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Comparative Life Cycle Assessment of Biolubricants and Mineral Based Lubricants

Cuevas, Phoebe (2010) Comparative Life Cycle Assessment of Biolubricants and Mineral Based Lubricants. Master's Thesis, University of Pittsburgh. (Unpublished)

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Biolubricants are employed to various degrees with the hope of minimizing the life cycle environmental impacts compared to mineral based lubricants. Approximately 50 percent of all traditional lubricants are released into the environment during use, spills, and disposal causing impacts that could be reduced with the use of biolubricants. Traditional lubricants, mostly mineral based, are not completely biodegradable and have high toxic content compared to biobased options produced from plant oils, such as: sunflower, soybean, rapeseed, algae, palm, and coconut. Therefore, new and used lubricants can cause significant damage to the environment, especially to water sources. Research on biobased lubricants has generated varying conclusions regarding the environmental effects of these products. A comparative life cycle assessment of rapeseed, soybean, and mineral based lubricants was performed in this study to determine the environmental impacts caused by these products. The assessment included an evaluation of the impacts to air and water created during extraction and production of these materials. A detailed analysis of the eutrophication potential impact category was completed to address missing inventory data. Additives, lubricant use, and lubricant disposal were not included in the assessment. The assessment resulted in rapeseed lubricants with the largest contribution in several impact categories including: acidification potential, photochemical smog, and eutrophication potential. Mineral lubricants dominated the global warming potential and ozone depletion potential categories.The effects of an increase in the use of biobased lubricants in the U.S. are discussed in addition to the environmental effects caused by the use of different lubricants. A comparison of the acidification potential and ozone depletion potential emissions from each of the lubricants for different use scenarios was also calculated. In addition, the direct land use impacts from producing 2 billion gallons of lubricants from biobased sources instead of mineral based sources were determined. Finally, a decision matrix framework is developed to include life cycle assessment results and other lubricant properties.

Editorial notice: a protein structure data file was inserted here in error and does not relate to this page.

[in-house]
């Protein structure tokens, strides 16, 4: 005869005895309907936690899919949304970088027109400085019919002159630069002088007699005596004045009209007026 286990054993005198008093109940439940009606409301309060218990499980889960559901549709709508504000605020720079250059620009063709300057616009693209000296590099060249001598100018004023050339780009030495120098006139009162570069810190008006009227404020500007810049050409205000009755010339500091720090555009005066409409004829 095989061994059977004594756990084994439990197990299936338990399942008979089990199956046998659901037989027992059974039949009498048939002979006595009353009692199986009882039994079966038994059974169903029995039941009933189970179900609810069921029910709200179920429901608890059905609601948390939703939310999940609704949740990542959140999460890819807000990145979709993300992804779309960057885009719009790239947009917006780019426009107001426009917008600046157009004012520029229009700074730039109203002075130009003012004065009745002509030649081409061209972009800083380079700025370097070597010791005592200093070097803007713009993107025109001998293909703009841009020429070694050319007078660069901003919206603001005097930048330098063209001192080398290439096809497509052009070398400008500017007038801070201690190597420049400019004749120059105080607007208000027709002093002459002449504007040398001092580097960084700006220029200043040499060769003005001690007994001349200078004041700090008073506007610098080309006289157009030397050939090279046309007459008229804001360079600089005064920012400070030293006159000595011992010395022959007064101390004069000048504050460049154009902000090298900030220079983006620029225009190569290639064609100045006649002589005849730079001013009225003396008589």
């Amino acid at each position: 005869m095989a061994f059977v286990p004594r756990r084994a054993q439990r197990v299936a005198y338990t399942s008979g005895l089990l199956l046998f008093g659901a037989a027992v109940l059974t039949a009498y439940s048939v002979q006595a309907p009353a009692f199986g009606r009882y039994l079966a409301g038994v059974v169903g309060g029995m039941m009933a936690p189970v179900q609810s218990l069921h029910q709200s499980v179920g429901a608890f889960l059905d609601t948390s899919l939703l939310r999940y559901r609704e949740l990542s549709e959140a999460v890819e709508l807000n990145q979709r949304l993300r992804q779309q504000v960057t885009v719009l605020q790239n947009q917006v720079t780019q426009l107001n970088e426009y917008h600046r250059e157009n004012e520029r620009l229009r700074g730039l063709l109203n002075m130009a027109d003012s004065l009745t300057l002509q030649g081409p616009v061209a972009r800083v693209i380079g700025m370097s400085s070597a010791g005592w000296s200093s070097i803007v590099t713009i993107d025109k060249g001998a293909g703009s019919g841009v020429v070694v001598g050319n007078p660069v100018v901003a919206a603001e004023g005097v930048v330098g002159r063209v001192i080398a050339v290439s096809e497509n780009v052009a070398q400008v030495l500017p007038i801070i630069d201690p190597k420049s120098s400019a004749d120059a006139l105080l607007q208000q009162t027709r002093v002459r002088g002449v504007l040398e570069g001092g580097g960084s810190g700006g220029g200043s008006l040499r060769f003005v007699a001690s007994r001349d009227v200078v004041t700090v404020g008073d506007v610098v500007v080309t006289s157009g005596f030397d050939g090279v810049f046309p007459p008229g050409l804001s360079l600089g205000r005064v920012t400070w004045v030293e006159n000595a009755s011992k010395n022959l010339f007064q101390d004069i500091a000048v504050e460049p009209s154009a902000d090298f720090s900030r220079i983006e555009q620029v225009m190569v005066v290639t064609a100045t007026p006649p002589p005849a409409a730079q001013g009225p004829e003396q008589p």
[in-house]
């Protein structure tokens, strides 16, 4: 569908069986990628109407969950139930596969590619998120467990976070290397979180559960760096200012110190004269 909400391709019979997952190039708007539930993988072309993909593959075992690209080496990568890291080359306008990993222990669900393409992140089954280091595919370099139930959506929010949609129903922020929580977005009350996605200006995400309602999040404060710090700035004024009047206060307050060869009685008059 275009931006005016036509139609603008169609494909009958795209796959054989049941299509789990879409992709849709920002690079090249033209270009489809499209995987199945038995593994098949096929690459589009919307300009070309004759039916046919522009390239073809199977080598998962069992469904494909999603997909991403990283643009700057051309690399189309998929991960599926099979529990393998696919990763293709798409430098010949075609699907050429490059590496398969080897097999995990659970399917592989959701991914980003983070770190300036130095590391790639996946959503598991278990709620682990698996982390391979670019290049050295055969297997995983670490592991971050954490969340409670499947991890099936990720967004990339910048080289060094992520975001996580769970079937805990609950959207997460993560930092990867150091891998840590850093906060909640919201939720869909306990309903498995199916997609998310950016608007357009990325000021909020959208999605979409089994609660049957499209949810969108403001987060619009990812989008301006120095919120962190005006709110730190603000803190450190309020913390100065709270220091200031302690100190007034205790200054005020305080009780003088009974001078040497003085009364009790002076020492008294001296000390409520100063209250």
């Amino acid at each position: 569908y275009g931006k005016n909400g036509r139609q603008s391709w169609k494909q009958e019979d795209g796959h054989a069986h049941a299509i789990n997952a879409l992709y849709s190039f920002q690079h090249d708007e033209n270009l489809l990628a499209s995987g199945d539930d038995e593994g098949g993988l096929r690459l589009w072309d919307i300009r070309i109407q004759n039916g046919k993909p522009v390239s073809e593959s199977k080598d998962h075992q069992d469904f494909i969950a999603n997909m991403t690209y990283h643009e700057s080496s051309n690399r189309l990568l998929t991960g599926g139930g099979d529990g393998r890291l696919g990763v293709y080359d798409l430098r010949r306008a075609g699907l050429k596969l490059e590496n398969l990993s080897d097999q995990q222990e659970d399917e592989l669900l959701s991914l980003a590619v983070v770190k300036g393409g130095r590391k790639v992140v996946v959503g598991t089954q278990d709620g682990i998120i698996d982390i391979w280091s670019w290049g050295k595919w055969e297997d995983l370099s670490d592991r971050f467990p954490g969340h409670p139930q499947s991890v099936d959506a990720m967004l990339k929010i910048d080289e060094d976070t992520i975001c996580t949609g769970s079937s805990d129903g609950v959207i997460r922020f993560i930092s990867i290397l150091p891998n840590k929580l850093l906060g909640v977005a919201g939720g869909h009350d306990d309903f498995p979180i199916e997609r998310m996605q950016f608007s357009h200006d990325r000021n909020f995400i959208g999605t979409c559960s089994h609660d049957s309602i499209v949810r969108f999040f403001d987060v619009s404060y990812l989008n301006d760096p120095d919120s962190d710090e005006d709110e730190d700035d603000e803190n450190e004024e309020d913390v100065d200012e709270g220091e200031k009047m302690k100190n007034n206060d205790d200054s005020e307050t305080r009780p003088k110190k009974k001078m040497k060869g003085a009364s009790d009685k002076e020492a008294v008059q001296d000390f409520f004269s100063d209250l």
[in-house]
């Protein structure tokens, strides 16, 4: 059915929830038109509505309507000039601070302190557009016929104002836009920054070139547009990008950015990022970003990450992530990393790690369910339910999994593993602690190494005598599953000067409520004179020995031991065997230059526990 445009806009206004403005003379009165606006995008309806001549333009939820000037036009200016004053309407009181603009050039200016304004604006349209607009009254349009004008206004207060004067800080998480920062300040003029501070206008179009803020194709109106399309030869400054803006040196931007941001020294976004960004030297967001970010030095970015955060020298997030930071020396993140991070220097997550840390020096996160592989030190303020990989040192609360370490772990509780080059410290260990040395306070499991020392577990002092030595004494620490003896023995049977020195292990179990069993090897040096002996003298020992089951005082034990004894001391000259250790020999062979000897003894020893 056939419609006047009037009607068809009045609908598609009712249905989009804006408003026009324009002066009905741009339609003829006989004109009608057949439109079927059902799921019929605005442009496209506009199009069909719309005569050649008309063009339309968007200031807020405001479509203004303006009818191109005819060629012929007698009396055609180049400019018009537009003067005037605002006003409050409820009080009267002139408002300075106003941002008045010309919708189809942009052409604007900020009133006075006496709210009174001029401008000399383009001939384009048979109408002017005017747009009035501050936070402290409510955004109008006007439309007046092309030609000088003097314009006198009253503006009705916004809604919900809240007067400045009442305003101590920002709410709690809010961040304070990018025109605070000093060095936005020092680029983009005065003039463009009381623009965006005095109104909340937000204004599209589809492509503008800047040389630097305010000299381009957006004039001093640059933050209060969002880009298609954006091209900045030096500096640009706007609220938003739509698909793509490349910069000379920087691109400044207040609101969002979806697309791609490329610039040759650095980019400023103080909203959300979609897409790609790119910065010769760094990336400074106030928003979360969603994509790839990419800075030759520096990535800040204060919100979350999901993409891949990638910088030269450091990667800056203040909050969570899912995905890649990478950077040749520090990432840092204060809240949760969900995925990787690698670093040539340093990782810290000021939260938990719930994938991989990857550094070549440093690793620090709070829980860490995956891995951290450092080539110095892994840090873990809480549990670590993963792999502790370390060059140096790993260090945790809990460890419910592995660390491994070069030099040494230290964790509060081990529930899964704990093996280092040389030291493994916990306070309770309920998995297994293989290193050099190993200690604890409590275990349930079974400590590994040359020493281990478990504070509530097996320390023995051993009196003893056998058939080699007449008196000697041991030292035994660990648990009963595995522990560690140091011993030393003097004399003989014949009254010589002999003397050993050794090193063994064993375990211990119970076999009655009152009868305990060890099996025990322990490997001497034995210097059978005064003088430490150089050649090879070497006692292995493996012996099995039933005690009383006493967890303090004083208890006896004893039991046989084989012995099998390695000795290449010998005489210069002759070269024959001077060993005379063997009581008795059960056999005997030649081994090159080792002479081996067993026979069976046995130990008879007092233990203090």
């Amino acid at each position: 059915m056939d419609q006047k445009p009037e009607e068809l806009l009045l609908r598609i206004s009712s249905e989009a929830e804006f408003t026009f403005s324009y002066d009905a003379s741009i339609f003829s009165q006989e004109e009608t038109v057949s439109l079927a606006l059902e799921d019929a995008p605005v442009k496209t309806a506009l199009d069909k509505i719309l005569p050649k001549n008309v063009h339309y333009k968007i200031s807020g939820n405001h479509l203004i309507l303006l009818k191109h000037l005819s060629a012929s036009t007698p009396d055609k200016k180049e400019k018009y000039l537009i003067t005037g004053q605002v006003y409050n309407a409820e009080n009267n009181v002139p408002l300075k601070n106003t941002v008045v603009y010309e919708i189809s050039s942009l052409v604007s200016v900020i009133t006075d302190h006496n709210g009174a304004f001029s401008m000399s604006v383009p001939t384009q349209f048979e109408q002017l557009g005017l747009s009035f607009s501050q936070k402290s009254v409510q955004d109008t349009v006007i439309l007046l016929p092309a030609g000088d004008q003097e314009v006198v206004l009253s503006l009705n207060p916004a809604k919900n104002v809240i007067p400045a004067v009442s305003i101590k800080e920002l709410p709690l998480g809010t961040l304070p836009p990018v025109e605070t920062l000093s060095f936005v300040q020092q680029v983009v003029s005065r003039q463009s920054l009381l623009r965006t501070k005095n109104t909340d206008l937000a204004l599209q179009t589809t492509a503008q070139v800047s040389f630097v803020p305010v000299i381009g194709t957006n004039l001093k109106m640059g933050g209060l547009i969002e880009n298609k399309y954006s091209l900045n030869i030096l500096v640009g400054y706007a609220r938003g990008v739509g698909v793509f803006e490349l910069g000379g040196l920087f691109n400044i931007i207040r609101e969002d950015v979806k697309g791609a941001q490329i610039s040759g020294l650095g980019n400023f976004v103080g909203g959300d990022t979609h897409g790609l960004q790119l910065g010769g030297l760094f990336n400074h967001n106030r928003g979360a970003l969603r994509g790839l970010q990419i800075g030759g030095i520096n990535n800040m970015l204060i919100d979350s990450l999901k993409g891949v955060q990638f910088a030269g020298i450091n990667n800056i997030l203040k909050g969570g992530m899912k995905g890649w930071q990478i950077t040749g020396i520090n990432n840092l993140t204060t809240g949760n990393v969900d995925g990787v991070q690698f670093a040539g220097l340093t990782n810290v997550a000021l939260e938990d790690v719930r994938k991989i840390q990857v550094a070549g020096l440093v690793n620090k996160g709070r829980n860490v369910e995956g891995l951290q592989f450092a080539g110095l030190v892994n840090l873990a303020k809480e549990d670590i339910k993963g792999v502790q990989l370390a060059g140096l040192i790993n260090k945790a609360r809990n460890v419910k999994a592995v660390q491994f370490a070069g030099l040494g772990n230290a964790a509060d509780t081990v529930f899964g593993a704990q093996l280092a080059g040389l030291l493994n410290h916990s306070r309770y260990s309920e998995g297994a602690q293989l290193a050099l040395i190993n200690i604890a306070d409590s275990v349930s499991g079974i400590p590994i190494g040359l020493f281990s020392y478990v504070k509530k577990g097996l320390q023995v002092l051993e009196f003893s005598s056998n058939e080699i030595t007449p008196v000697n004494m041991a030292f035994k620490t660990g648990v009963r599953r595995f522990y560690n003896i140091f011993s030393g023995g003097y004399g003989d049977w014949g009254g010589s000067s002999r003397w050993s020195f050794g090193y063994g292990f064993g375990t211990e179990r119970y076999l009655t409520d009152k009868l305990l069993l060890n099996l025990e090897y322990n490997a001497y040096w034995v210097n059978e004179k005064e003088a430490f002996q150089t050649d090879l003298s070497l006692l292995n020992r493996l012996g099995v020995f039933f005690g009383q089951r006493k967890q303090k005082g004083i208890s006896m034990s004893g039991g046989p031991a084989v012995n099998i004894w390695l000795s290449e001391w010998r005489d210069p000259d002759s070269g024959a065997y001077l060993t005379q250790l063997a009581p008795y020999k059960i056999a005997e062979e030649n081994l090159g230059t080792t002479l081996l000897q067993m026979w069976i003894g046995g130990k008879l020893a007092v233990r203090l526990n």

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Item Type: University of Pittsburgh ETD
Status: Unpublished
CreatorsEmailPitt UsernameORCID
ETD Committee:
TitleMemberEmail AddressPitt UsernameORCID
Committee ChairLandis, Amy Eael30@pitt.eduAEL30
Committee MemberBrigham, John Cbrigham@pitt.eduBRIGHAM
Committee MemberBilec, Melissambilec@pitt.eduMBILEC
Date: 25 June 2010
Date Type: Completion
Defense Date: 31 March 2010
Approval Date: 25 June 2010
Submission Date: 6 April 2010
Access Restriction: No restriction; Release the ETD for access worldwide immediately.
Institution: University of Pittsburgh
Schools and Programs: Swanson School of Engineering > Civil and Environmental Engineering
Degree: MSCE - Master of Science in Civil Engineering
Thesis Type: Master's Thesis
Refereed: Yes
Uncontrolled Keywords: lubricant; rapeseed; life cycle assessment; soybean
Other ID:, etd-04062010-134648
Date Deposited: 10 Nov 2011 19:34
Last Modified: 15 Nov 2016 13:38


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